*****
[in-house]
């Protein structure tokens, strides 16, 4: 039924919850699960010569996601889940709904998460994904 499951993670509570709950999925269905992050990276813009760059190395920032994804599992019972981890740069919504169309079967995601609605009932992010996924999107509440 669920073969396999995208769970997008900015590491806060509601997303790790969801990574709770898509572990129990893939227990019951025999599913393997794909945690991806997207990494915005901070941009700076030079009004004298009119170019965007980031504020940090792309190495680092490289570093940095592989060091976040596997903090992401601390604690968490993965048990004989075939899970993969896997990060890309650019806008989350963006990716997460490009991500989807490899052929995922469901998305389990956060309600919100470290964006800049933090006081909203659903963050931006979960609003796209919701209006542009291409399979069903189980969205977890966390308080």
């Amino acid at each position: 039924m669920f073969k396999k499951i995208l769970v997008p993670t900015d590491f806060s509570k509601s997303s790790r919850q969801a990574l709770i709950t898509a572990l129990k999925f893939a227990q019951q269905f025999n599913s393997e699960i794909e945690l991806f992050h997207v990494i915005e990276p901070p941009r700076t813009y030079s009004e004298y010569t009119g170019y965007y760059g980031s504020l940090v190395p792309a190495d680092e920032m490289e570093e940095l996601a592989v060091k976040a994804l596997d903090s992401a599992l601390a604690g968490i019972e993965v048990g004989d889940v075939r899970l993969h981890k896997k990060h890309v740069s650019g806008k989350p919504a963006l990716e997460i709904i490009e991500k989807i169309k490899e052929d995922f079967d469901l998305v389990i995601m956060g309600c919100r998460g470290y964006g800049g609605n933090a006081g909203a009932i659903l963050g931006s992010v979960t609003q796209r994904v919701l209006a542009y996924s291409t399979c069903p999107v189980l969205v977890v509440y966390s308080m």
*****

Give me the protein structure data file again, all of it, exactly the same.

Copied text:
[in-house]
């Protein structure tokens, strides 16, 4: 039924919850699960010569996601889940709904998460994904 499951993670509570709950999925269905992050990276813009760059190395920032994804599992019972981890740069919504169309079967995601609605009932992010996924999107509440 669920073969396999995208769970997008900015590491806060509601997303790790969801990574709770898509572990129990893939227990019951025999599913393997794909945690991806997207990494915005901070941009700076030079009004004298009119170019965007980031504020940090792309190495680092490289570093940095592989060091976040596997903090992401601390604690968490993965048990004989075939899970993969896997990060890309650019806008989350963006990716997460490009991500989807490899052929995922469901998305389990956060309600919100470290964006800049933090006081909203659903963050931006979960609003796209919701209006542009291409399979069903189980969205977890966390308080």
């Amino acid at each position: 039924m669920f073969k396999k499951i995208l769970v997008p993670t900015d590491f806060s509570k509601s997303s790790r919850q969801a990574l709770i709950t898509a572990l129990k999925f893939a227990q019951q269905f025999n599913s393997e699960i794909e945690l991806f992050h997207v990494i915005e990276p901070p941009r700076t813009y030079s009004e004298y010569t009119g170019y965007y760059g980031s504020l940090v190395p792309a190495d680092e920032m490289e570093e940095l996601a592989v060091k976040a994804l596997d903090s992401a599992l601390a604690g968490i019972e993965v048990g004989d889940v075939r899970l993969h981890k896997k990060h890309v740069s650019g806008k989350p919504a963006l990716e997460i709904i490009e991500k989807i169309k490899e052929d995922f079967d469901l998305v389990i995601m956060g309600c919100r998460g470290y964006g800049g609605n933090a006081g909203a009932i659903l963050g931006s992010v979960t609003q796209r994904v919701l209006a542009y996924s291409t399979c069903p999107v189980l969205v977890v509440y966390s308080m």